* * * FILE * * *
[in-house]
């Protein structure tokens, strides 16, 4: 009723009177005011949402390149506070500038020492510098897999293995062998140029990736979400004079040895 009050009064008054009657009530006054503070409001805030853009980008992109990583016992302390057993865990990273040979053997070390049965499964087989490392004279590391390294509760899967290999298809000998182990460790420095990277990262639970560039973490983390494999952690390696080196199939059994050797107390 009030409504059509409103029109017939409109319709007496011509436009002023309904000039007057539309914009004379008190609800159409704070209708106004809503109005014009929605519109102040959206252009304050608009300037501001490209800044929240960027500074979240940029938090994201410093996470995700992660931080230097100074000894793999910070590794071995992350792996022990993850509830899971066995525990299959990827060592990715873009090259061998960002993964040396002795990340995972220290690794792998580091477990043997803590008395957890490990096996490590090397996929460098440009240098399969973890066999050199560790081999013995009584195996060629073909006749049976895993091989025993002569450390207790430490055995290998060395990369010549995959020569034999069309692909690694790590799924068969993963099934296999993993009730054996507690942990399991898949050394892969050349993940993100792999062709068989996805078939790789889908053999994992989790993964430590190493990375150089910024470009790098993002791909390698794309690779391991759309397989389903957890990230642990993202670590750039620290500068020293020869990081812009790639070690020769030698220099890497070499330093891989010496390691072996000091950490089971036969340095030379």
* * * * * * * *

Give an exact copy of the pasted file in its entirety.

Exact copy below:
[in-house]
């Protein structure tokens, strides 16, 4: 009723009177005011949402390149506070500038020492510098897999293995062998140029990736979400004079040895 009050009064008054009657009530006054503070409001805030853009980008992109990583016992302390057993865990990273040979053997070390049965499964087989490392004279590391390294509760899967290999298809000998182990460790420095990277990262639970560039973490983390494999952690390696080196199939059994050797107390 009030409504059509409103029109017939409109319709007496011509436009002023309904000039007057539309914009004379008190609800159409704070209708106004809503109005014009929605519109102040959206252009304050608009300037501001490209800044929240960027500074979240940029938090994201410093996470995700992660931080230097100074000894793999910070590794071995992350792996022990993850509830899971066995525990299959990827060592990715873009090259061998960002993964040396002795990340995972220290690794792998580091477990043997803590008395957890490990096996490590090397996929460098440009240098399969973890066999050199560790081999013995009584195996060629073909006749049976895993091989025993002569450390207790430490055995290998060395990369010549995959020569034999069309692909690694790590799924068969993963099934296999993993009730054996507690942990399991898949050394892969050349993940993100792999062709068989996805078939790789889908053999994992989790993964430590190493990375150089910024470009790098993002791909390698794309690779391991759309397989389903957890990230642990993202670590750039620290500068020293020869990081812009790639070690020769030698220099890497070499330093891989010496390691072996000091950490089971036969340095030379």